Good cadence for runners is all-important, to improve running performance (pace), and also to increase running economy and reduce injury risk. Runners have various options available to them to try to develop their cadence further, including:
- Running drills
- Interval training
- Pace Coach workout
- Running to music
1. Running drills
These are used to improve neuromuscular recruitment and include a series of 'high knees' skips, ’fast feet’ and ’heel-to-butt’ drills as well as single/double leg hopping exercises.
'High knees' drill
This is a continues movement which consists of 6 main coaching points - 1) 'standing tall' position; 2) neutral pelvis; 3) knee drive up 4) lift of the opposite arm during knee action- feeling of 'arms pulling legs up'; 5) landing with each foot under hips; 6) quick action.
'High knees and kick' drill
To perform this drill effectively, the individual has to: 1) stay tall; 2) maintain a neutral pelvis position; 3) drive the knee-high, followed by foot kick and a sweep back; 4) use opposite arms to get the momentum; 5) land the foot under hips.
'Heel to butt' drill
This dynamic movement involves 1) a quick action; 2) lifting the foot in a straight line; 3) bringing one heel to your buttocks; 4) driving of the opposite arm.
'Fast feet' drill
To perform this drill, it is crucial to ensure that: 1) hip, knee and ankle all extending upwards; 2) you are focusing on fast feet not speed; 3) there is a brief ground contact; 4) landing takes place on the forefoot, under the hips.
2. Interval training
Interval training describes a workout that involves short to moderate bouts of relatively high-intensity running interspersed with slower recovery periods. Intervals are typically used by runners as a way to improve their cardiorespiratory abilities, which further helps to delay the onset of fatigue when adapted to the context of a longer run. The main principle behind interval sessions is that they should be of a shorter distance but faster pace.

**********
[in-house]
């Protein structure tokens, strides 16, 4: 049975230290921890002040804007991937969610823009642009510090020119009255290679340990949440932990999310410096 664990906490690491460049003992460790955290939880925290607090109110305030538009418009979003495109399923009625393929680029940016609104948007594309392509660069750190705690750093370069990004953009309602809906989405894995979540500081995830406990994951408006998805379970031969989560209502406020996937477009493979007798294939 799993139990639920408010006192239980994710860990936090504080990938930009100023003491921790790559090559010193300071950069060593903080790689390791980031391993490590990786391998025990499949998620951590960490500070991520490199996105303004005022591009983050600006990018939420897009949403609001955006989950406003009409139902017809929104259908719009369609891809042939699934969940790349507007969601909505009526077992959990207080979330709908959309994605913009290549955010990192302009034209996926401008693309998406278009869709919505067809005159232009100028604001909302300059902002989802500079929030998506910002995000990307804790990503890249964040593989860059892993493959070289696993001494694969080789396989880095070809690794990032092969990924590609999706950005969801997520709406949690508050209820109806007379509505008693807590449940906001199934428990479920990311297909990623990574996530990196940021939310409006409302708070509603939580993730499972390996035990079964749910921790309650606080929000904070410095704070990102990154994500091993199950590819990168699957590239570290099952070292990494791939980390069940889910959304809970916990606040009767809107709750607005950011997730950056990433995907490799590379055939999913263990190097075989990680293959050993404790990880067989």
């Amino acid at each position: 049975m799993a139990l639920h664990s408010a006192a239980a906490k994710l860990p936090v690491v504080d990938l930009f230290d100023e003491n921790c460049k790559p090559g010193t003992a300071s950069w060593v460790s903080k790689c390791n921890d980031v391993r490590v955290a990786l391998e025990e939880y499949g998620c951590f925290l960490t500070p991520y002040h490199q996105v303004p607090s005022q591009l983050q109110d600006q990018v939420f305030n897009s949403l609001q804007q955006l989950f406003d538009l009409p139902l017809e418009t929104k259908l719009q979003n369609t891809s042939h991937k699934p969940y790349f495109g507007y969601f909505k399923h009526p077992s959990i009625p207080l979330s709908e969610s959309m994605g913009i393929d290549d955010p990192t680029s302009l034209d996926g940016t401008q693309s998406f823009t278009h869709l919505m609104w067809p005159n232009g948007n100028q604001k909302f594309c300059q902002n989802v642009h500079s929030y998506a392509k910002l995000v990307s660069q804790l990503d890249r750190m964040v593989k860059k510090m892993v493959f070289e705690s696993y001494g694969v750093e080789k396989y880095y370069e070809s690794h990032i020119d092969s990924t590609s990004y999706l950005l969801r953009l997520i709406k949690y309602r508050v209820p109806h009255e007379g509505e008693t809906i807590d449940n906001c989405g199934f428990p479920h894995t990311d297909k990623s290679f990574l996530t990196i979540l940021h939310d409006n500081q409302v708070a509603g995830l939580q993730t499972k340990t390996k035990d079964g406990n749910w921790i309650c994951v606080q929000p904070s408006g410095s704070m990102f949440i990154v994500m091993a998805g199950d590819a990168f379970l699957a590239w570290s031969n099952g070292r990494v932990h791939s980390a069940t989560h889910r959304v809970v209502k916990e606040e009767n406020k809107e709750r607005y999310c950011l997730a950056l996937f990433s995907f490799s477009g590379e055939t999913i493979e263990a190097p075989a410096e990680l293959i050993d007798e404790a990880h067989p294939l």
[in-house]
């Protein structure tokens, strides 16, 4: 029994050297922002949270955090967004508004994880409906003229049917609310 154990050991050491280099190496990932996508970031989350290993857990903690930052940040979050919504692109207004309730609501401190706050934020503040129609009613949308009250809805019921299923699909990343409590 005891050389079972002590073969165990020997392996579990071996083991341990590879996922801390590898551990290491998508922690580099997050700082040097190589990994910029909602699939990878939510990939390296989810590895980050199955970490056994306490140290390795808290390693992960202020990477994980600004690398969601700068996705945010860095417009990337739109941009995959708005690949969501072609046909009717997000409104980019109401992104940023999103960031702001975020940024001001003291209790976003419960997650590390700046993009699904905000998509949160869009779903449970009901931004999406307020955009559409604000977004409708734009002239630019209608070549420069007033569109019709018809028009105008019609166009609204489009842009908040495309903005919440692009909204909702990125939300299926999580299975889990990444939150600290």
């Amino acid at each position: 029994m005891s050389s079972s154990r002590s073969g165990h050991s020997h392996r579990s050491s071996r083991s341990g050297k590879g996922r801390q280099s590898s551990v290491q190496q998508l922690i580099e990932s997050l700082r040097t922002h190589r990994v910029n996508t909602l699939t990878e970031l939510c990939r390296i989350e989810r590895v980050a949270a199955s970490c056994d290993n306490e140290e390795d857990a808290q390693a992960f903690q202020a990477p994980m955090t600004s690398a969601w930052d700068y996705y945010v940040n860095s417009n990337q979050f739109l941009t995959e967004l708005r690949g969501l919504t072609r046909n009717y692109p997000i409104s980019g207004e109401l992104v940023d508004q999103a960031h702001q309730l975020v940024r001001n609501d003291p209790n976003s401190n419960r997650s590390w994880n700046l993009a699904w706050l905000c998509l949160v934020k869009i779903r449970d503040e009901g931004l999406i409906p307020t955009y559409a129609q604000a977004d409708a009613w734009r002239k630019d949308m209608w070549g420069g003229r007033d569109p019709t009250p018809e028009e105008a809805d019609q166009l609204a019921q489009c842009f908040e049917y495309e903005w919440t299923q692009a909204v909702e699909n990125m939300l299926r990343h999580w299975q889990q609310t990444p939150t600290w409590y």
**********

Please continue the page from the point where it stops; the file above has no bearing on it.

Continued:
Because interval ‘efforts’ are typically performed at a higher than normal pace, they will also require a higher than normal cadence and will condition the neuromuscular system to accommodate faster leg turnover. This effect can be magnified by running some of the efforts on downhill segments of a run.
The easiest way to start incorporating this type of training is by doing sessions with some downhill runs, with a focus on landing with your feet under your body with a flexing knee.
3. Pace Coach Workout
Pace Coach workout has been specifically designed to support runners to make pace improvements at their chosen distance through a focus on improvements in cadence and step length. Pace Coach breaks a target pace down into the required cadence and step length ranges a runner will need to meet in order to make the desired pace target. NURVV Run provides these individual-specific ranges to the runner based on their previous performances, and during the run gives real-time guidance to keep the runner “in range”. By meeting the cadence and step length targets the runner will by default have made the pace target. If on occasions the runner is struggling to make pace then the in-run feedback will notify them which of the two performance factors is dropping and the app’s post-run feedback will be able to direct the runner to some recommended strategies and resources to improve that factor. The app will also re-set their pace target if necessary, in order to keep them on track and motivated.
The recommendations for Pace Coach workout are always based on a runner’s previous performances and so these recommendations stay faithful to the runner’s current performance level and their default running style (cadence or step length dominant).
Pace Coach allows the runner to gradually progress their pace score upwards and nudges the required cadence and step length ranges upwards at the same time, allowing the runner to learn what is required from a technical point of view to make the next level of performance. Pace Coach workout can also be used to control the pace of an over-enthusiastic runner on their easy runs!
Pace Coach works great either as motivation to keep good technique during a distance run via the in-run cues or as part of specific technique development sessions executed as a series of intervals.
4. Running to music
Typically, runners have a slightly lower than optimum cadence, especially at the end of a run, which can have a detrimental effect on running performance. Running to music or beat is a great way for any type of runner to improve their technique and learn how to manipulate cadence and accommodate different speeds.
Music playlists are currently widely available online and allow to play a selection of songs with a certain number of beats per minute to help with maintaining specific cadence during runs. These can be easily used on phones or different devices once they are sync to a music app!
Alternatively, runners can also download one of the Metronome Apps onto their phones. The idea behind this is to allow the runner to set a certain beat and then receive a sound indication of when each foot should hit the ground, according to the value to the beat. This will be very useful in maintaining optimal cadence during a run regardless of any changes in your running pace.